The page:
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Category:    Home > Reviews > Martial Arts Cycle > Classic Bolo Yeong Movies

Classic Bolo Yeong Movies (BFS)


Picture: D/C-/C-     Sound: C     Extras: D     Films: C/C-/D



Bolo Yeong is a less known name in the Martial Arts films, but to fans, he is big time.  Especially if you have seen him, this is literally, as he was Arnold Schwarzenegger big before that was commonplace.  This collection of his films here are:


Chinese Hercules (1973) is one of the most brazen cinematic celebrations of people being beaten down you will ever see.  This would be flat-out sadistic if it were not so silly.  Yeong is a henchman villain, while the hero is the kind trying to hide his violent past, even to the point of stoning his own hands!  This is in addition to defenseless peasants being pushed around.  The result is not good, but fascinating to watch, especially in Yeong’s fight scenes.  The print is in really bad shape.


Tattoo Connection (1978) has Yeong again in a supporting role.  If Bruce Lee thought he was being short changed, imagine what Yeong and his fans must think.  He is just another shallow henchman here, a step backwards form the older film!  There is also a sense of buffoonery not in the last film, as bad as it got.  The Gangster angle is an even bigger joke.  The print is also not in good shape, but a touch better than Chinese Hercules by having some color that sometimes looks right.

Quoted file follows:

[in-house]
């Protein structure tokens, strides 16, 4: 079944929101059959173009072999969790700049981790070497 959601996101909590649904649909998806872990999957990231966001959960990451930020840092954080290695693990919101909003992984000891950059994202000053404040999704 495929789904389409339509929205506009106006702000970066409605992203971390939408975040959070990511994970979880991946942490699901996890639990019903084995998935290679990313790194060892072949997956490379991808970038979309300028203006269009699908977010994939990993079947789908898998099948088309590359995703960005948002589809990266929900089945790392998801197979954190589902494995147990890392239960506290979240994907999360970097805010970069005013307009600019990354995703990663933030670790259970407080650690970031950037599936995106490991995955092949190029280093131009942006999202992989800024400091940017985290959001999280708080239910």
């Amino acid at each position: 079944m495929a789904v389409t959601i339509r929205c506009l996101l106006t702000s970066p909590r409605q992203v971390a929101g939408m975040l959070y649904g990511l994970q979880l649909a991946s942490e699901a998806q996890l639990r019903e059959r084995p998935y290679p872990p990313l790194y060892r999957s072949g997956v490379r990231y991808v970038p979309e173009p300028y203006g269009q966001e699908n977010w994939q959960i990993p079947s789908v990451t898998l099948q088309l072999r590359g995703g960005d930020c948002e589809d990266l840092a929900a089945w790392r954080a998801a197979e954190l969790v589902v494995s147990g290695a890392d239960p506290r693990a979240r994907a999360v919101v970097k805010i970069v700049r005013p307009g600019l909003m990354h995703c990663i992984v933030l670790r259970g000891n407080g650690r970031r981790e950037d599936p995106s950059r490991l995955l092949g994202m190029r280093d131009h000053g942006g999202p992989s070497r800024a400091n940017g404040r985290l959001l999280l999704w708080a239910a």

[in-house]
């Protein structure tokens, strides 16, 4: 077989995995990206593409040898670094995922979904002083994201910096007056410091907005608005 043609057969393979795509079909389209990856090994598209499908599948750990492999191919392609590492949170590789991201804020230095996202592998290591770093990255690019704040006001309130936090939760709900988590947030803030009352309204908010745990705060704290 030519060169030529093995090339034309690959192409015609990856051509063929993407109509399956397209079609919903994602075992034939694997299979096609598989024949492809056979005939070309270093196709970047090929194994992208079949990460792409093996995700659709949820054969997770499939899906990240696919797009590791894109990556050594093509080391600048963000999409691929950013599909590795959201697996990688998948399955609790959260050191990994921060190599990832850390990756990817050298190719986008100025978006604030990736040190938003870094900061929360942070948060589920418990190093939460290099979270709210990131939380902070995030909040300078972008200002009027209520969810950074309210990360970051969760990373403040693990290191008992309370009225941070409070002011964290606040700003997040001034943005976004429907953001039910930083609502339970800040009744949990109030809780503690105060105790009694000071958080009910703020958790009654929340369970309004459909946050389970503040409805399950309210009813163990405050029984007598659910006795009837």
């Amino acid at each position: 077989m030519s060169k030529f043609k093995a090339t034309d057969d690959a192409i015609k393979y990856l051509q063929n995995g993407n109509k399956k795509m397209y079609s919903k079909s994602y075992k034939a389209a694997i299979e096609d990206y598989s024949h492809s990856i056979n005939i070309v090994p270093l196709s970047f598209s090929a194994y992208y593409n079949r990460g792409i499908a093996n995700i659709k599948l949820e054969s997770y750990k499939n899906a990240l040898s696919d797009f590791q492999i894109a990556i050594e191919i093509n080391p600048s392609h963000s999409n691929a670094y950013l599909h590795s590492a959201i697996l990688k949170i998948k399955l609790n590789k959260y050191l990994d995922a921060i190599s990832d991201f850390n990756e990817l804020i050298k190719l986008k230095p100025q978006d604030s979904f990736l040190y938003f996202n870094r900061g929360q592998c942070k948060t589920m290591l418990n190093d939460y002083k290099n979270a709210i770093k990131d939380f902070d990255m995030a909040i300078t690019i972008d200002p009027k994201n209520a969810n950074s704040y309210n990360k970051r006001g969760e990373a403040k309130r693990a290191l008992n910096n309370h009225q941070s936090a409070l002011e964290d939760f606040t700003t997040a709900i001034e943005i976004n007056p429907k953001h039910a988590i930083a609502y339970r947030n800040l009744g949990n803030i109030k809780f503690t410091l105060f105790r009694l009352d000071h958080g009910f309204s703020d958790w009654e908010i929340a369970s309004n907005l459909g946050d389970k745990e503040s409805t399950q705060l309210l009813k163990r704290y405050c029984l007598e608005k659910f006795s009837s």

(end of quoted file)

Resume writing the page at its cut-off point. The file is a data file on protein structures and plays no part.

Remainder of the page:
Breathing Fire (1991) involves a bank robbery and a very, very bad Karate Kid without a brain subplot, but the karate bank robbery is a hoot and should have gone on longer.  It also tries to be every bad 1980s film a few years too late, with Yeong barely in it.  This is an all-time dog.  It was more excruciating by being recorded in Ultra Stereo than even monophonic sound in the respect that Ultra is a terribly distorted version of long-dated Dolby A-type analog.  Played back in regular stereo, Pro Logic, Pro Logic II, or DTS Neo: 6, it is a disaster!


As bad as these films, the DVD should have offered some featurette on Yeong, but all we get is limited bio/filmography text and both a glossary and “wisdom” on Martial Arts.  Only the absolutely biggest fans and most extraordinarily interested readers should see this one.



-   Nicholas Sheffo


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